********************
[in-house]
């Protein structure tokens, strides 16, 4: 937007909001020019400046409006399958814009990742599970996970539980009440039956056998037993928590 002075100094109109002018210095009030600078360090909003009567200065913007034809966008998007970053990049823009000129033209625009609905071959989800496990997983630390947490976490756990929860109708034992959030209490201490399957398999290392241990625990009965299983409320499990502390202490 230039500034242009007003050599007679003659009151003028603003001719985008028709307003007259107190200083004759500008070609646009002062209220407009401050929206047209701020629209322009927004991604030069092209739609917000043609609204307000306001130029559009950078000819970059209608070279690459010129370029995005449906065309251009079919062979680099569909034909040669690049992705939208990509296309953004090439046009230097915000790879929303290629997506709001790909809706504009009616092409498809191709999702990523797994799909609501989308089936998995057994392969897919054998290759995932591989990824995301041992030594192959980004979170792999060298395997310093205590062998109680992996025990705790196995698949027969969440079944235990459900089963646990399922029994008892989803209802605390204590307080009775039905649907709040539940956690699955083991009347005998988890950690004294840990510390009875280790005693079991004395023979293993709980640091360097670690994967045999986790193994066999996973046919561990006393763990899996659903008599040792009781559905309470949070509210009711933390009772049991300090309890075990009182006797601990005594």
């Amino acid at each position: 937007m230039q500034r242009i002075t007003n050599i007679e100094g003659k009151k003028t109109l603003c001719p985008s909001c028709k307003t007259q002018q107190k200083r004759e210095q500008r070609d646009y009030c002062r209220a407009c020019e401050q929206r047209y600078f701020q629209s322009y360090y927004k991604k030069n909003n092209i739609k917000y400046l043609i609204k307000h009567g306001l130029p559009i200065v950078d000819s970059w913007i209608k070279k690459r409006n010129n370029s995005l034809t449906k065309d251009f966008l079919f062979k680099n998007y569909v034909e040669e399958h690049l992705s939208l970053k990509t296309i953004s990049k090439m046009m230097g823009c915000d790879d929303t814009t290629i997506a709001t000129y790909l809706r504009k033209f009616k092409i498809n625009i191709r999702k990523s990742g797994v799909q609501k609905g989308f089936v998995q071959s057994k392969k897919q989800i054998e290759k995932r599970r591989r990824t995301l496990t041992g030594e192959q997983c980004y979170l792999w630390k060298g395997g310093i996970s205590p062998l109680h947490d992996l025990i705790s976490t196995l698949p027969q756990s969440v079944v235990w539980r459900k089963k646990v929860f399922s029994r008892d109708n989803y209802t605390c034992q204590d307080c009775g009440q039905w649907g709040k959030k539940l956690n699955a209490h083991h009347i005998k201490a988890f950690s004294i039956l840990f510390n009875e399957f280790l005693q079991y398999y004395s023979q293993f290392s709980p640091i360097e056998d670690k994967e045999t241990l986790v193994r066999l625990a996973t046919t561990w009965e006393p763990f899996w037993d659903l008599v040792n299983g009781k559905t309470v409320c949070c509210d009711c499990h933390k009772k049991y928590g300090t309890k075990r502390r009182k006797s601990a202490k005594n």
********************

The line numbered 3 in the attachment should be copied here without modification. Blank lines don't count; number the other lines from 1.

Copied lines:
């Amino acid at each position: 937007m230039q500034r242009i002075t007003n050599i007679e100094g003659k009151k003028t109109l603003c001719p985008s909001c028709k307003t007259q002018q107190k200083r004759e210095q500008r070609d646009y009030c002062r209220a407009c020019e401050q929206r047209y600078f701020q629209s322009y360090y927004k991604k030069n909003n092209i739609k917000y400046l043609i609204k307000h009567g306001l130029p559009i200065v950078d000819s970059w913007i209608k070279k690459r409006n010129n370029s995005l034809t449906k065309d251009f966008l079919f062979k680099n998007y569909v034909e040669e399958h690049l992705s939208l970053k990509t296309i953004s990049k090439m046009m230097g823009c915000d790879d929303t814009t290629i997506a709001t000129y790909l809706r504009k033209f009616k092409i498809n625009i191709r999702k990523s990742g797994v799909q609501k609905g989308f089936v998995q071959s057994k392969k897919q989800i054998e290759k995932r599970r591989r990824t995301l496990t041992g030594e192959q997983c980004y979170l792999w630390k060298g395997g310093i996970s205590p062998l109680h947490d992996l025990i705790s976490t196995l698949p027969q756990s969440v079944v235990w539980r459900k089963k646990v929860f399922s029994r008892d109708n989803y209802t605390c034992q204590d307080c009775g009440q039905w649907g709040k959030k539940l956690n699955a209490h083991h009347i005998k201490a988890f950690s004294i039956l840990f510390n009875e399957f280790l005693q079991y398999y004395s023979q293993f290392s709980p640091i360097e056998d670690k994967e045999t241990l986790v193994r066999l625990a996973t046919t561990w009965e006393p763990f899996w037993d659903l008599v040792n299983g009781k559905t309470v409320c949070c509210d009711c499990h933390k009772k049991y928590g300090t309890k075990r502390r009182k006797s601990a202490k005594n």